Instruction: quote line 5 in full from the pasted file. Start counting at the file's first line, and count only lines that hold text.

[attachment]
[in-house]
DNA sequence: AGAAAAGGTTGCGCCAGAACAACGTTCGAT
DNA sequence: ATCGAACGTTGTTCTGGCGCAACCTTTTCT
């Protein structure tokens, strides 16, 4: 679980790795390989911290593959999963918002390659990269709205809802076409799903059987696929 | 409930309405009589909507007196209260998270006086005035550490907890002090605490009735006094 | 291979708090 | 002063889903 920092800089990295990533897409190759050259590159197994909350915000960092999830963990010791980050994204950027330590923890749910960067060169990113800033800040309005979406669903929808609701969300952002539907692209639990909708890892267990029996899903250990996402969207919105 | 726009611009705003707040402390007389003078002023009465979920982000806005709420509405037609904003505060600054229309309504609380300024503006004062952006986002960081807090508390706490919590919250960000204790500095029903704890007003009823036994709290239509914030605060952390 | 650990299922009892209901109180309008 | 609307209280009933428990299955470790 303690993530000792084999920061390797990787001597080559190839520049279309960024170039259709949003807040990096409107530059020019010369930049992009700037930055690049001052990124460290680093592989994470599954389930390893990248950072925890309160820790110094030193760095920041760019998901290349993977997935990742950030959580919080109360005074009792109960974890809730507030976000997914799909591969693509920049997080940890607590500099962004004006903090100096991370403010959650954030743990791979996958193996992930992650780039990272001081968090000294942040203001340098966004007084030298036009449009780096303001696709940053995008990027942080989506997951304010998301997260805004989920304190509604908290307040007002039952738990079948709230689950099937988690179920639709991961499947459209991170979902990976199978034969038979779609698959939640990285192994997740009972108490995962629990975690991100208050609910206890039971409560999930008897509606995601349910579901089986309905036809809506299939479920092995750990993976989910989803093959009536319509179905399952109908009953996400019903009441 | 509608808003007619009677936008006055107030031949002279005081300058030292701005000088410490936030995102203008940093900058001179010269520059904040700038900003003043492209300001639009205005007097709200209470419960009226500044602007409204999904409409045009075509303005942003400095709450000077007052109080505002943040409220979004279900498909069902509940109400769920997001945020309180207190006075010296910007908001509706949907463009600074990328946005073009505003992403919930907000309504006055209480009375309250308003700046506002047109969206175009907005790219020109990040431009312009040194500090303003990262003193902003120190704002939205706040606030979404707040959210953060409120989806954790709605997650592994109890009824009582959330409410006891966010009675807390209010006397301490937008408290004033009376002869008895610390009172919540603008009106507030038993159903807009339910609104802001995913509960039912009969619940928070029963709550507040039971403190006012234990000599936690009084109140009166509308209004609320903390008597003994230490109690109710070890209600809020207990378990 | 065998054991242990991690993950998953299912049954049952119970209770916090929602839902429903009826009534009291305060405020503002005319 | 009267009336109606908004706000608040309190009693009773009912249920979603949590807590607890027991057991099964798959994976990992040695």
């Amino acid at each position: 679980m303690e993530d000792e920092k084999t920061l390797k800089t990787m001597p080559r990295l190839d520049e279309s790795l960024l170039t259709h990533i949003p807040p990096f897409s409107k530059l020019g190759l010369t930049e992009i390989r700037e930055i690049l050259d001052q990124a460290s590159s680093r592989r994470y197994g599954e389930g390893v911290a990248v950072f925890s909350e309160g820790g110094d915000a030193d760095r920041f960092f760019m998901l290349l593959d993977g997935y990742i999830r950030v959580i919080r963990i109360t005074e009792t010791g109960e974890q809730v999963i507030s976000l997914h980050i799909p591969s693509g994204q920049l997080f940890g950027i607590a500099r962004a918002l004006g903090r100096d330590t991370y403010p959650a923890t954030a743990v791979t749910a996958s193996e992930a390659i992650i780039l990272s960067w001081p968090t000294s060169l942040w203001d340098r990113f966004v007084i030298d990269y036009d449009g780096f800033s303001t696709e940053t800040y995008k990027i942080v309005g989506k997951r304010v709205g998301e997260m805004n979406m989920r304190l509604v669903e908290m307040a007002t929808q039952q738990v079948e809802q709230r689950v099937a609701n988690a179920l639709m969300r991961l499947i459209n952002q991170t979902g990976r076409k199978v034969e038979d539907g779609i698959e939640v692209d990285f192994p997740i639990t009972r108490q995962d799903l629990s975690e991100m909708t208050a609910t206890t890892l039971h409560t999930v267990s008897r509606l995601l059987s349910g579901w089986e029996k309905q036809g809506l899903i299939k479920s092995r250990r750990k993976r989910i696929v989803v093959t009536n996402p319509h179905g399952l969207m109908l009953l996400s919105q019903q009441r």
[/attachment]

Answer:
């Amino acid at each position: 679980m303690e993530d000792e920092k084999t920061l390797k800089t990787m001597p080559r990295l190839d520049e279309s790795l960024l170039t259709h990533i949003p807040p990096f897409s409107k530059l020019g190759l010369t930049e992009i390989r700037e930055i690049l050259d001052q990124a460290s590159s680093r592989r994470y197994g599954e389930g390893v911290a990248v950072f925890s909350e309160g820790g110094d915000a030193d760095r920041f960092f760019m998901l290349l593959d993977g997935y990742i999830r950030v959580i919080r963990i109360t005074e009792t010791g109960e974890q809730v999963i507030s976000l997914h980050i799909p591969s693509g994204q920049l997080f940890g950027i607590a500099r962004a918002l004006g903090r100096d330590t991370y403010p959650a923890t954030a743990v791979t749910a996958s193996e992930a390659i992650i780039l990272s960067w001081p968090t000294s060169l942040w203001d340098r990113f966004v007084i030298d990269y036009d449009g780096f800033s303001t696709e940053t800040y995008k990027i942080v309005g989506k997951r304010v709205g998301e997260m805004n979406m989920r304190l509604v669903e908290m307040a007002t929808q039952q738990v079948e809802q709230r689950v099937a609701n988690a179920l639709m969300r991961l499947i459209n952002q991170t979902g990976r076409k199978v034969e038979d539907g779609i698959e939640v692209d990285f192994p997740i639990t009972r108490q995962d799903l629990s975690e991100m909708t208050a609910t206890t890892l039971h409560t999930v267990s008897r509606l995601l059987s349910g579901w089986e029996k309905q036809g809506l899903i299939k479920s092995r250990r750990k993976r989910i696929v989803v093959t009536n996402p319509h179905g399952l969207m109908l009953l996400s919105q019903q009441r």